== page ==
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Frank Zappa - The Man From Utopia CD (album) cover


Frank Zappa



3.15 | 252 ratings

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3 stars Like most other progressive rock artists from the previous two decades, Frank Zappa's output in the eighties' traditionally receives rather mixed reception; whether it's due to his increasingly obscene humor or slightly less experimental songwriting approach during this time period, albums like 1983's The Man From Utopia are usually overlooked by folks that haven't taken the time to explore his massive discography. This is a bit of a shame because, in spite of its numerous flaws, this album does a lot of things right and contains some absolutely classic Zappa tunes. The Man From Utopia ultimately isn't something I'd label as 'essential', but its highlights make it worth investigating despite some consistency issues.

The Man From Utopia is probably among the more commercial-sounding Zappa releases, with tracks like "Cocaine Decisions", "Sex", "The Man From Utopia Meets Mary Lou", and "Stick Together" coming across as pretty straightforward comedy rock. Not coincidentally, these are also my least favorite tracks - though none of these songs are unlistenable, they come across as unadventurous and juvenile. Fortunately, The Man From Utopia does contain some great instrumental tracks ("Tink Walks Amok", "We Are Not Alone", and "Moggio", the latter being one of my favorite Zappa tunes) as well as a few songs that sound unique even within his own discography. Characterized by bizarre lyrics, off-key singing, and sporadic song structure, songs like "The Radio Is Broken", "The Dangerous Kitchen", and "The Jazz Discharge Party Hats" are not for everybody, but I find them quite enjoyable and interesting. "The Jazz Discharge Party Hats" is particularly audacious, with the odd lyrics about sniffing dirty underwear (yuck!) and crazy guitar work from Steve Vai making it a lot of fun to listen to.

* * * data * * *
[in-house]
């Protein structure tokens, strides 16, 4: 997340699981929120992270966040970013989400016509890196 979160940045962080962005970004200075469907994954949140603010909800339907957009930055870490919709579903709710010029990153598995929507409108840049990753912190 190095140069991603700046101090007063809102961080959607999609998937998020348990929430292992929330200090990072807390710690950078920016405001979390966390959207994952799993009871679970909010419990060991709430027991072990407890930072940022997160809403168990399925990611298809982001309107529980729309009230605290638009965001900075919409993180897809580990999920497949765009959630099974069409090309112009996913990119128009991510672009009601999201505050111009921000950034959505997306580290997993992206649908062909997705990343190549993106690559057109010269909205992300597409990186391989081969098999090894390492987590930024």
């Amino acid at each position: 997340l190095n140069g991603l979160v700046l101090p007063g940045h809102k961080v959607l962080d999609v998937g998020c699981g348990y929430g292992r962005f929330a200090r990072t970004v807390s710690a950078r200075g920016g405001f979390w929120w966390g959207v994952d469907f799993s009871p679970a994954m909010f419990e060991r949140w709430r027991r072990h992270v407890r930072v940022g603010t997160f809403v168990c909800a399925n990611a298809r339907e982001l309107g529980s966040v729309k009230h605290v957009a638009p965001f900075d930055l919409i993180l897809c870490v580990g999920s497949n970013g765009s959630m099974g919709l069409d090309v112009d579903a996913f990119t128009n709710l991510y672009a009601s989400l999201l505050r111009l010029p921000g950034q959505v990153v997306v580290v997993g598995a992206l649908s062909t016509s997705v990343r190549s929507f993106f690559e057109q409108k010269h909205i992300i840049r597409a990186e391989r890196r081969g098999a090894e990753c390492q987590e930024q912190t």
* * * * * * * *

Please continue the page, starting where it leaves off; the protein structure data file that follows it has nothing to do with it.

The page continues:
Across the board, the lineup on this album has to be one of Zappa's most underrated ensembles - the overall musicianship is impeccable, and this can be heard immediately on a track like "Moggio". It's unfortunate that The Man From Utopia suffers from some pretty patchy songwriting, because it has all of the right ingredients to create a classic Zappa album. Still, while this may not be the most memorable Frank Zappa release, The Man From Utopia's best tracks make it worth a purchase for any fan of the man's music.

J-Man | 3/5 |


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